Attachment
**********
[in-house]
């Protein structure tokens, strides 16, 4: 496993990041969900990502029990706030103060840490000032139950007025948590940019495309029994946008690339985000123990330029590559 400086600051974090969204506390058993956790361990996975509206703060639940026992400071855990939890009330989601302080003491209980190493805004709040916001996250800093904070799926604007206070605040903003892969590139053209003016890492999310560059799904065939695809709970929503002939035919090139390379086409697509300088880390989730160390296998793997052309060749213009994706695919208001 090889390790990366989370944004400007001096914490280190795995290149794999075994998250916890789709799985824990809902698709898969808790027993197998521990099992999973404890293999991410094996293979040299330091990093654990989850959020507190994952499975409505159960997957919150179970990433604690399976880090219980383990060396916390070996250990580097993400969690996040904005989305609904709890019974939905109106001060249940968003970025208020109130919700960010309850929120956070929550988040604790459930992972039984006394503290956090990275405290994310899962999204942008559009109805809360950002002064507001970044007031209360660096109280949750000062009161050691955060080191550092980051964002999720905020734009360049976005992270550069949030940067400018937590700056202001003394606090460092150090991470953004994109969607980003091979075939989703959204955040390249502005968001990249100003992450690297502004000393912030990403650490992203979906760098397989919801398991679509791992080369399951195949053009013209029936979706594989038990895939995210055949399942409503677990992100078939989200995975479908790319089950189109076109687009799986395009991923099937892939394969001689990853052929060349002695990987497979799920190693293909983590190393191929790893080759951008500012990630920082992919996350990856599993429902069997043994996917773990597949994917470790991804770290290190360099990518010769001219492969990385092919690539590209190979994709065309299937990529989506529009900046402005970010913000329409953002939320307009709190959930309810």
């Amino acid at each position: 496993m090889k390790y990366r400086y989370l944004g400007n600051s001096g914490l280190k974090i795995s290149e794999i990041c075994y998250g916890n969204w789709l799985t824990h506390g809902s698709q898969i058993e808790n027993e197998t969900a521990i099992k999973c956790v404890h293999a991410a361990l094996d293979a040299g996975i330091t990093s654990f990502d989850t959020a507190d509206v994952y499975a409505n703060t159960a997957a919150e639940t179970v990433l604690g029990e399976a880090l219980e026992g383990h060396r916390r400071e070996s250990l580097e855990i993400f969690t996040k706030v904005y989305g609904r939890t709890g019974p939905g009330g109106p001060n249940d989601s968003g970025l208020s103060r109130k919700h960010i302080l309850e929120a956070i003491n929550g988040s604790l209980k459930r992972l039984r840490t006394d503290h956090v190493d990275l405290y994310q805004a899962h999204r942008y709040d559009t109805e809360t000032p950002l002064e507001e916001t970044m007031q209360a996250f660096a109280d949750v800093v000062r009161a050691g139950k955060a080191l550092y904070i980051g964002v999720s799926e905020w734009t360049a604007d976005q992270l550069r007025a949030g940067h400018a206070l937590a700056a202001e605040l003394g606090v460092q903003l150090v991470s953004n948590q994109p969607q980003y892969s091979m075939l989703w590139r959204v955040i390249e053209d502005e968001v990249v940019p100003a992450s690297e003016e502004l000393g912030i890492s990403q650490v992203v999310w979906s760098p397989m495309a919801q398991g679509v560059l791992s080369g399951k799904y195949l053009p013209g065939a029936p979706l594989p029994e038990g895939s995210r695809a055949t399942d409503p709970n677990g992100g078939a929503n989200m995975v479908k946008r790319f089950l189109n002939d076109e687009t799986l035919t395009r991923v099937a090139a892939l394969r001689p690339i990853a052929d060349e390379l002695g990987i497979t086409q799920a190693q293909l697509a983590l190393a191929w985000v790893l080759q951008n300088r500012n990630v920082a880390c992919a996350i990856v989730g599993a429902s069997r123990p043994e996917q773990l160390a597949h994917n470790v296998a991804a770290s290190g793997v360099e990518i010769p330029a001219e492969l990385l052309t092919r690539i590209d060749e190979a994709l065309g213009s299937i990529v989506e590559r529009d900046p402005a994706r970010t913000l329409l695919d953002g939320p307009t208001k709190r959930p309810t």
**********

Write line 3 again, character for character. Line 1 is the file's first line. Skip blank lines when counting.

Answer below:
């Amino acid at each position: 496993m090889k390790y990366r400086y989370l944004g400007n600051s001096g914490l280190k974090i795995s290149e794999i990041c075994y998250g916890n969204w789709l799985t824990h506390g809902s698709q898969i058993e808790n027993e197998t969900a521990i099992k999973c956790v404890h293999a991410a361990l094996d293979a040299g996975i330091t990093s654990f990502d989850t959020a507190d509206v994952y499975a409505n703060t159960a997957a919150e639940t179970v990433l604690g029990e399976a880090l219980e026992g383990h060396r916390r400071e070996s250990l580097e855990i993400f969690t996040k706030v904005y989305g609904r939890t709890g019974p939905g009330g109106p001060n249940d989601s968003g970025l208020s103060r109130k919700h960010i302080l309850e929120a956070i003491n929550g988040s604790l209980k459930r992972l039984r840490t006394d503290h956090v190493d990275l405290y994310q805004a899962h999204r942008y709040d559009t109805e809360t000032p950002l002064e507001e916001t970044m007031q209360a996250f660096a109280d949750v800093v000062r009161a050691g139950k955060a080191l550092y904070i980051g964002v999720s799926e905020w734009t360049a604007d976005q992270l550069r007025a949030g940067h400018a206070l937590a700056a202001e605040l003394g606090v460092q903003l150090v991470s953004n948590q994109p969607q980003y892969s091979m075939l989703w590139r959204v955040i390249e053209d502005e968001v990249v940019p100003a992450s690297e003016e502004l000393g912030i890492s990403q650490v992203v999310w979906s760098p397989m495309a919801q398991g679509v560059l791992s080369g399951k799904y195949l053009p013209g065939a029936p979706l594989p029994e038990g895939s995210r695809a055949t399942d409503p709970n677990g992100g078939a929503n989200m995975v479908k946008r790319f089950l189109n002939d076109e687009t799986l035919t395009r991923v099937a090139a892939l394969r001689p690339i990853a052929d060349e390379l002695g990987i497979t086409q799920a190693q293909l697509a983590l190393a191929w985000v790893l080759q951008n300088r500012n990630v920082a880390c992919a996350i990856v989730g599993a429902s069997r123990p043994e996917q773990l160390a597949h994917n470790v296998a991804a770290s290190g793997v360099e990518i010769p330029a001219e492969l990385l052309t092919r690539i590209d060749e190979a994709l065309g213009s299937i990529v989506e590559r529009d900046p402005a994706r970010t913000l329409l695919d953002g939320p307009t208001k709190r959930p309810t």